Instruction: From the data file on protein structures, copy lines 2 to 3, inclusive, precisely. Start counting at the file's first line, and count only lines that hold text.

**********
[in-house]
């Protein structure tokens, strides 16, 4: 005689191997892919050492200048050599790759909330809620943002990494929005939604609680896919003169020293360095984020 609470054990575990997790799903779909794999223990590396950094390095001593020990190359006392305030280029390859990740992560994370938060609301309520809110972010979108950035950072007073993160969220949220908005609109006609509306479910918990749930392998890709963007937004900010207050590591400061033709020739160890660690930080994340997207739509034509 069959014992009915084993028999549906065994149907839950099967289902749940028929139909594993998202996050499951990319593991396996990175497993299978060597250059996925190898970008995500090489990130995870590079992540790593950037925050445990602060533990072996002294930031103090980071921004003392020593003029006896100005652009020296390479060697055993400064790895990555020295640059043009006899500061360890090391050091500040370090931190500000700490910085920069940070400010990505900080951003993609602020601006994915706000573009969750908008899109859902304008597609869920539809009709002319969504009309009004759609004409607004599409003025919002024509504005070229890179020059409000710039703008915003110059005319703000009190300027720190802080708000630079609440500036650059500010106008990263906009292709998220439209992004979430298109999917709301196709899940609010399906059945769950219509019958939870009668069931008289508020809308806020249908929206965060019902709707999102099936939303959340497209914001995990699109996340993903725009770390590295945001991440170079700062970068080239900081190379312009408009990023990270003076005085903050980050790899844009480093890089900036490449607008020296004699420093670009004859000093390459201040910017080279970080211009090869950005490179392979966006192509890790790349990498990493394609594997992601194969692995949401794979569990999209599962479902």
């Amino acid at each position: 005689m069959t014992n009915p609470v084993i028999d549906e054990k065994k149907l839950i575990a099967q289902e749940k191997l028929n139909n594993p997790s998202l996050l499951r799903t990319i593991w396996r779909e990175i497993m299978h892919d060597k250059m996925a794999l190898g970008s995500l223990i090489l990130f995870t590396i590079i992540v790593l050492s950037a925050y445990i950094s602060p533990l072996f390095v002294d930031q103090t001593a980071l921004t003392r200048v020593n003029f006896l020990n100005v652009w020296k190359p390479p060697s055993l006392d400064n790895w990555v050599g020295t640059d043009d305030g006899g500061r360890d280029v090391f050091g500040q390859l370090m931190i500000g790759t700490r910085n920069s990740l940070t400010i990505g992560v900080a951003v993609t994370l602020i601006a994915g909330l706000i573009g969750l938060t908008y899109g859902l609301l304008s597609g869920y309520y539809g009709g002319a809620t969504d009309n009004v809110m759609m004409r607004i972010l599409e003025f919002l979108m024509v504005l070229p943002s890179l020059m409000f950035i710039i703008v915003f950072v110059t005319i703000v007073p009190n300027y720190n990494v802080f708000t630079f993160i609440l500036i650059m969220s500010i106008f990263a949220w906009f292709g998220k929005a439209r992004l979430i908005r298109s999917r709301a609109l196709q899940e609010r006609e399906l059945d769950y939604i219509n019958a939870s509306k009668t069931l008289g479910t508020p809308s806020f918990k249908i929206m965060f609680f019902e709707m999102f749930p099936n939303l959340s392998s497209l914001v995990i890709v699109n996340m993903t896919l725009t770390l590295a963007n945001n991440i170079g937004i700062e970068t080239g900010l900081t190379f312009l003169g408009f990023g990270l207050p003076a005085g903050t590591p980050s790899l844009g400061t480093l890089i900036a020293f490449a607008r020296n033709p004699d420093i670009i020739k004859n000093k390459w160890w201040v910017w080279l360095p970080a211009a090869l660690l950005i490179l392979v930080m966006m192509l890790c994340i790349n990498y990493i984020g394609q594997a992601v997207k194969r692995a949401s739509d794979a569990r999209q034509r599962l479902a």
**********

């Protein structure tokens, strides 16, 4: 005689191997892919050492200048050599790759909330809620943002990494929005939604609680896919003169020293360095984020 609470054990575990997790799903779909794999223990590396950094390095001593020990190359006392305030280029390859990740992560994370938060609301309520809110972010979108950035950072007073993160969220949220908005609109006609509306479910918990749930392998890709963007937004900010207050590591400061033709020739160890660690930080994340997207739509034509 069959014992009915084993028999549906065994149907839950099967289902749940028929139909594993998202996050499951990319593991396996990175497993299978060597250059996925190898970008995500090489990130995870590079992540790593950037925050445990602060533990072996002294930031103090980071921004003392020593003029006896100005652009020296390479060697055993400064790895990555020295640059043009006899500061360890090391050091500040370090931190500000700490910085920069940070400010990505900080951003993609602020601006994915706000573009969750908008899109859902304008597609869920539809009709002319969504009309009004759609004409607004599409003025919002024509504005070229890179020059409000710039703008915003110059005319703000009190300027720190802080708000630079609440500036650059500010106008990263906009292709998220439209992004979430298109999917709301196709899940609010399906059945769950219509019958939870009668069931008289508020809308806020249908929206965060019902709707999102099936939303959340497209914001995990699109996340993903725009770390590295945001991440170079700062970068080239900081190379312009408009990023990270003076005085903050980050790899844009480093890089900036490449607008020296004699420093670009004859000093390459201040910017080279970080211009090869950005490179392979966006192509890790790349990498990493394609594997992601194969692995949401794979569990999209599962479902």
């Amino acid at each position: 005689m069959t014992n009915p609470v084993i028999d549906e054990k065994k149907l839950i575990a099967q289902e749940k191997l028929n139909n594993p997790s998202l996050l499951r799903t990319i593991w396996r779909e990175i497993m299978h892919d060597k250059m996925a794999l190898g970008s995500l223990i090489l990130f995870t590396i590079i992540v790593l050492s950037a925050y445990i950094s602060p533990l072996f390095v002294d930031q103090t001593a980071l921004t003392r200048v020593n003029f006896l020990n100005v652009w020296k190359p390479p060697s055993l006392d400064n790895w990555v050599g020295t640059d043009d305030g006899g500061r360890d280029v090391f050091g500040q390859l370090m931190i500000g790759t700490r910085n920069s990740l940070t400010i990505g992560v900080a951003v993609t994370l602020i601006a994915g909330l706000i573009g969750l938060t908008y899109g859902l609301l304008s597609g869920y309520y539809g009709g002319a809620t969504d009309n009004v809110m759609m004409r607004i972010l599409e003025f919002l979108m024509v504005l070229p943002s890179l020059m409000f950035i710039i703008v915003f950072v110059t005319i703000v007073p009190n300027y720190n990494v802080f708000t630079f993160i609440l500036i650059m969220s500010i106008f990263a949220w906009f292709g998220k929005a439209r992004l979430i908005r298109s999917r709301a609109l196709q899940e609010r006609e399906l059945d769950y939604i219509n019958a939870s509306k009668t069931l008289g479910t508020p809308s806020f918990k249908i929206m965060f609680f019902e709707m999102f749930p099936n939303l959340s392998s497209l914001v995990i890709v699109n996340m993903t896919l725009t770390l590295a963007n945001n991440i170079g937004i700062e970068t080239g900010l900081t190379f312009l003169g408009f990023g990270l207050p003076a005085g903050t590591p980050s790899l844009g400061t480093l890089i900036a020293f490449a607008r020296n033709p004699d420093i670009i020739k004859n000093k390459w160890w201040v910017w080279l360095p970080a211009a090869l660690l950005i490179l392979v930080m966006m192509l890790c994340i790349n990498y990493i984020g394609q594997a992601v997207k194969r692995a949401s739509d794979a569990r999209q034509r599962l479902a």